Health Canada's updated food guide favours plant-based protein


Health Canada's updated food guide favours plant-based protein

When the food guide review began several years ago Health Canada officials said the facelift would be based on input from scientists and health experts as well as feedback from Canadians. The representation swapped the familiar colourful textbook-style rainbow showing the four "food groups" from previous years for a balanced plate shown from a bird's-eye view angle, a popular style for Instagrammers aiming to show off their meals.

Sylvain Charlebois, professor of food distribution and policy at Dalhousie University, said eggs, poultry and milk are by far the biggest losers in the new guide.

Other suggestions like limiting highly processed foods, cooking at home, and eating with others, come alongside a new technically-accessible Guide that will be revised in the coming years.

Earlier this month, the Dairy Farmers of Canada released a statement warning that the new guide could hurt Canadian farmers, especially after recent trade concessions made to the U.S. during the negotiations of United States-Mexico-Canada Agreement.

Implementation of front-of-package labelling, proposed by Health Canada, which would include labels on bad food choices, to point out excessive amounts of sodium, sugar or fats. In addition, Health Canada recommends eating more nuts or soy protein, which can help improve blood fat levels, while warning that eating processed meat is linked to higher risks of colorectal cancer.

"We are privileged to be able to choose among a wide variety of affordable protein sources, but some protein sources, like pork, are more efficient at delivering health benefits", said Canadian Pork Council's nutrition manager Mary Ann Binnie. Policy interventions - including those that educate consumers and shape which foods are readily available - are essential to ensuring the evidence-based food guide recommendations are put into practice.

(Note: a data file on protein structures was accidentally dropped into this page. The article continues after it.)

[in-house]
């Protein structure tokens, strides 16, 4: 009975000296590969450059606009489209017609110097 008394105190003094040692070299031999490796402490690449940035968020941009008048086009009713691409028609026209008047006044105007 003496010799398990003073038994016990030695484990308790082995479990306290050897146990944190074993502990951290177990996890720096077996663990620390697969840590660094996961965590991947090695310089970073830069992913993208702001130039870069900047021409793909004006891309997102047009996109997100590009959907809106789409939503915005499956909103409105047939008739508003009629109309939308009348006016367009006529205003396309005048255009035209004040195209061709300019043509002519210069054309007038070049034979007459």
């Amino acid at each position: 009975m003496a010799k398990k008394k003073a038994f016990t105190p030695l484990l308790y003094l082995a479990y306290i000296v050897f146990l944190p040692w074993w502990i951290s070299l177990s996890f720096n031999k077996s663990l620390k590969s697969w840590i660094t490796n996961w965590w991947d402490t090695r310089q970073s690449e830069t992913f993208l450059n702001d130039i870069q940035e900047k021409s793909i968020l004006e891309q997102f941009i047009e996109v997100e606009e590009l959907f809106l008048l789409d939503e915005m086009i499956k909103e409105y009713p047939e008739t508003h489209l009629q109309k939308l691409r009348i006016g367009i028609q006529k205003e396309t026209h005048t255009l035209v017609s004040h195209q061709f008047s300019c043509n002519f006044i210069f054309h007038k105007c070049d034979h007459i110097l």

In eliminating specific food and portion recommendations, the guide also no longer lists milk and dairy products as a distinct food group but lists them within other recommended food categories, such as healthy proteins.

On Jan. 22, in its first update in over a decade, Health Canada released the latest update for "healthy eating" and anything dairy was largely absent.

"They provide, in addition to protein, they provide nutrients and in the case of milk products these nutrients are very different than other protein sources", said Isabelle Neiderer, director of nutrition and research for the Dairy Farmers of Canada. Rather, the updated guide lists foods Canadians are encouraged to eat on the regular (and which ones to limit).

However, the report outlined that numerous well-studied healthy eating patterns included plant-based proteins. The last version of Canada's food guide was released in 2007.

"We made that very strong commitment not to be meeting with industry (and) not to be influenced by industry", Hutchinson said.

She pointed out the guide does not call for a meat-free diet.

Petitpas Taylor said part of the reasoning behind the increased focus on plant-based proteins was a recognition that many Canadians have lifestyles where meat may not be a major part of their diet. Among protein foods, it recommends consuming plant-based more often.

"I have a concern with that because not all protein foods have the same nutritional profiles".

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